For some n, and for cosine squared we are concerned only with i = 0, 1, 2, ..., n/2 which in turn determines what j must be: j = n/2 - i. For sine squared we are concerned with i = 0, 1, 2, ..., (n/2)-1, and correspondingly j = n/2 - i - 1. So concentrating on a particular power n in the polynomial we can desist from writing j since we have it in terms of i and n.
Also, in comparing these two sums over i values we see that the cosine-squared part has an extra i-value, namely i = n/2 that is not present in the sine-squared sum over values of i; so we will carry that extra calculation out separately after everything else.
Now we are on the rails for the rest of the proof because we can collapse all the summing to a single sum over an i.
Notice that the funny expression at the far right is that lone cosine-squared contribution for i = n/2. From here on the expression above gets simpler and simpler, and incidentally for that n!/n! the denominator gets factored out in the next step and the numerator gets pushed into the sum over i so we can start using binomial coefficient notation.
The final steps follow by doing a bit more factoring and recognizing that the interior sum can be re-indexed (I changed from i to k) to go from 0 to n. I'm going to assert without proof that any row of Pascal's triangle, when added up with alternating signs on successive numbers, equals zero. This is easily shown for the even-number-of-elements rows because they are symmetrical. For the odd-number-of-elements rows the sum to zero can be shown by using the even row above it as a generator, taking care with the signs. So for the ninth row we have, for example, 1 - 8 + 28 - 56 + 70 - 56 + 28 - 8 + 1 = 0.
Ok here we go:
So that's a big relief. At least: I think it's nice that the rather peculiar definition of the trigonometric functions gives this familiar result.
I mentioned above the magical nature of sine and cosine; but perhaps I'm just overcome with emotion by the fact that they are functions expressable as infinite degree polynomials. The alternating signs + - + - between successive terms are curious but evidently necessary to keep the function values in check, on [-1, 1]. By setting them all to + we get the series definitions for hyberbolic sine and hyperbolic cosine:
Kilroy: At this point it would be pleasant to see the plots and singular values of x for these functions.
The exponential function as a series, also provided without a shred of motivation:
I started building this website under the Royal Society's slogan "Don't take anybody's word for it" and I think this would be a good time to reiterate that sentiment. Although I am writing down these lovely series expressions I don't expect anyone to accept them as true without some sort of justification. It's also the case that I don't have any such good justifications at the moment, alas.
Now, to move on: With the exponential series in hand one can check the earlier remark that the sine and cosine series constitute a decomposition of an exponential with complex exponent and can check hyberbolic sine and cosine series definitions since these are more properly defined as:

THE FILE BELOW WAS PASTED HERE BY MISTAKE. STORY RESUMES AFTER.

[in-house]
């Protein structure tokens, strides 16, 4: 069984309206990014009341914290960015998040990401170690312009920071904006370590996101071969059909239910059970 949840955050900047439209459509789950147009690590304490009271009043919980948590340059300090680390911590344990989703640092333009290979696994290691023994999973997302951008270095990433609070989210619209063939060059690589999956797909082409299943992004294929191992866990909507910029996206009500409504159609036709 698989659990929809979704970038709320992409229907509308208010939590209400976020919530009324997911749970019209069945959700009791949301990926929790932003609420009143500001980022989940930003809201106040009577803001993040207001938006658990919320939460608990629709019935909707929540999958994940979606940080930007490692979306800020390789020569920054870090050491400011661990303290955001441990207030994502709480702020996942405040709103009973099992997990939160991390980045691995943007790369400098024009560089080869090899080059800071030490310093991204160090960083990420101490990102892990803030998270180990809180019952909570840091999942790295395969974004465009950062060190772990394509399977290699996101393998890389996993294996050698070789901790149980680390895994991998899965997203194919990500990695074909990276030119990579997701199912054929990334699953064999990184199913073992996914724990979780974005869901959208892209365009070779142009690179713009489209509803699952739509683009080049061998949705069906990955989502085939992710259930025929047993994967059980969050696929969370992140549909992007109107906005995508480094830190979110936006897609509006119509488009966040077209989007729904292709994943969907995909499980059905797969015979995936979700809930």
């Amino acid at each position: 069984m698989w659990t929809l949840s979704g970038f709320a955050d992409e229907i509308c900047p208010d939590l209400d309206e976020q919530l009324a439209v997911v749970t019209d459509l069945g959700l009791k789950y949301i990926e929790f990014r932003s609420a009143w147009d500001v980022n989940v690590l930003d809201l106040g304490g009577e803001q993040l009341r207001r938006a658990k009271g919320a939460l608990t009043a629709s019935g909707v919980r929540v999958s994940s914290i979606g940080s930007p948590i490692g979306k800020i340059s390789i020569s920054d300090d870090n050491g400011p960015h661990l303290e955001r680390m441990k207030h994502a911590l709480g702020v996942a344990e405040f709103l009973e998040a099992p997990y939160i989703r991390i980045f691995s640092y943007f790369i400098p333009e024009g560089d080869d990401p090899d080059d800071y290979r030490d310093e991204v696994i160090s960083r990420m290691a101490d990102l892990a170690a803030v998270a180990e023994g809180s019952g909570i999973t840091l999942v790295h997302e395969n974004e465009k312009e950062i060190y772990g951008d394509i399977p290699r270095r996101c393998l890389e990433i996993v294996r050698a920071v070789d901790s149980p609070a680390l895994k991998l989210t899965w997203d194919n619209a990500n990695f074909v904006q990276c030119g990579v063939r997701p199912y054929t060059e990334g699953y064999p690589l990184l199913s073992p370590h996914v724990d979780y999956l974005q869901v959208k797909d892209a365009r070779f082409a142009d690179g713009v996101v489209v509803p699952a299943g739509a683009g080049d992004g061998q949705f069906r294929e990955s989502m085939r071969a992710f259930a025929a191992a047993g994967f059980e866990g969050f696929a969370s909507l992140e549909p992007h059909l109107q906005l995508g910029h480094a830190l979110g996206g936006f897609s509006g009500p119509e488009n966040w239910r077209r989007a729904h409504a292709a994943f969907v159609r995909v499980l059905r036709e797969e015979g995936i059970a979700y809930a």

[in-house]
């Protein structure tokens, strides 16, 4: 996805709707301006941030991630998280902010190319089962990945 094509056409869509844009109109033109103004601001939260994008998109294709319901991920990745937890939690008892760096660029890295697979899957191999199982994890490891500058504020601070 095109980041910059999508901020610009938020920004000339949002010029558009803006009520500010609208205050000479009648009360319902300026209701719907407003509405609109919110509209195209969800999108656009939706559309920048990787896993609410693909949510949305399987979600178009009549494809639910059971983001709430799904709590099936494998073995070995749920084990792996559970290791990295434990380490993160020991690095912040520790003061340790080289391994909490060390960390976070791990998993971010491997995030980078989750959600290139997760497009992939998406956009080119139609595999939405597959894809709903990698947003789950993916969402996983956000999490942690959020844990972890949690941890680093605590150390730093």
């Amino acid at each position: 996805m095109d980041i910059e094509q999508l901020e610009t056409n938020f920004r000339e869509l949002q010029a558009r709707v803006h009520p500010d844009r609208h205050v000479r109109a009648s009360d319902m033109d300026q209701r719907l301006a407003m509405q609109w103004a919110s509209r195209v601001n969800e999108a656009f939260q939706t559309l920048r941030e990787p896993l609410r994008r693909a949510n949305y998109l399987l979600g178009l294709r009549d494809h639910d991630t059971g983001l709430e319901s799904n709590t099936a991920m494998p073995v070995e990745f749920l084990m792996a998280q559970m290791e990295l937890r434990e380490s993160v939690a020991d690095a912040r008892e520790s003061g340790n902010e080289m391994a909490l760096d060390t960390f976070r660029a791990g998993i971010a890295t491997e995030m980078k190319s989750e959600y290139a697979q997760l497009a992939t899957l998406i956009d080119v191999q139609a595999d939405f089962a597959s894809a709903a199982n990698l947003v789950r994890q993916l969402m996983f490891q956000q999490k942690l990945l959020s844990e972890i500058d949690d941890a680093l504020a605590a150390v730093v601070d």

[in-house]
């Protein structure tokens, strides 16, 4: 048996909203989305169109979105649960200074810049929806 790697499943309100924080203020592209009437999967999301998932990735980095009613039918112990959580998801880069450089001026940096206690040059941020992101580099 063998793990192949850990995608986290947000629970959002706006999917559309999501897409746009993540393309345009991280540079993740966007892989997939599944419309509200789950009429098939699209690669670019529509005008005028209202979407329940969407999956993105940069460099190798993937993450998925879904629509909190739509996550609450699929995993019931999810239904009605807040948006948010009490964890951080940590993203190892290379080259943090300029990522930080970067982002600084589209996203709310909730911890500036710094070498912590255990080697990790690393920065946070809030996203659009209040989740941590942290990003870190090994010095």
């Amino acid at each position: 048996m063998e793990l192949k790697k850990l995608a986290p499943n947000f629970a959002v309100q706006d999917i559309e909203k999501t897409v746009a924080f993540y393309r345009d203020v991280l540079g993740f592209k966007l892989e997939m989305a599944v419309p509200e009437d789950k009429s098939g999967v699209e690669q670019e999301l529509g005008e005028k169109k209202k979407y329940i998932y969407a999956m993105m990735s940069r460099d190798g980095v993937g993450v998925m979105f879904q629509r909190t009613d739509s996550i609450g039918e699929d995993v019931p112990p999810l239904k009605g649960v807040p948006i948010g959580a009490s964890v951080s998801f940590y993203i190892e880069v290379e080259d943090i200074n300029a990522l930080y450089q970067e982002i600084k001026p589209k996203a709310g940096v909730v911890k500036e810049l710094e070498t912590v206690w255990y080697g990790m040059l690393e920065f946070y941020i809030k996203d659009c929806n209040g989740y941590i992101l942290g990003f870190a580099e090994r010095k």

In what follows there is often a finesse: The series definitions change from stating f(x) to stating f(1+x); and one has to take care to stay within the allowed bounds for x here as well. But bounding x is an undesirable restriction -- we'd like to have series definitions for all values of x where the function is defined. So I'll try to go to some pains to arrive at generalizations.
Kilroy: Possible to get logarithm from exponential???
The following material is grist dumped here for future work; so it can safely be skipped over by the interested reader; at this point we would tend to put up a little under-construction icon.
Kilroy: Incidentally how might this connect to:
Finite geometric series:
Variants of the infinite geometric series:
with generalized binomial coefficients
Square root (A first special case of the Binomial series):
Infinite geometric series (special case 2 of the Binomial series):
Kilroy: Go ahead and connect this to telescoping series used in the Casting Dice page.
Motivating series definition for Cosine from calculus
This is a sort of non-starter but I'll keep these notes here as a reminder of a try.
Imagine a unit circle with an angle (arc length) a and an x-coordinate c where now c = cos(a).
The question is: Can you write down the integral for arc length and set that equal to a? This should be feasible, and then the limits of integration are two points on the x-axis: cosine of a and 1. The problem of course is that the integral will probably evaluate to an infinite series of cosines raised to powers; but we just want one cosine raised to the oneth power equal to an infinite series in a. I am not conversant with machinery to put the infinite series shoe on the other variable, i.e. from cosine of a to a itself.
Anyway the initial sentence is
This asserts the expansion of sqrt (1 + u) as another infinite series so now we would need to motivate that!
And by the way the right-most sum is from noting that
Anyway the remaining notes are in photos in Science and Education sub-folder Mathematics.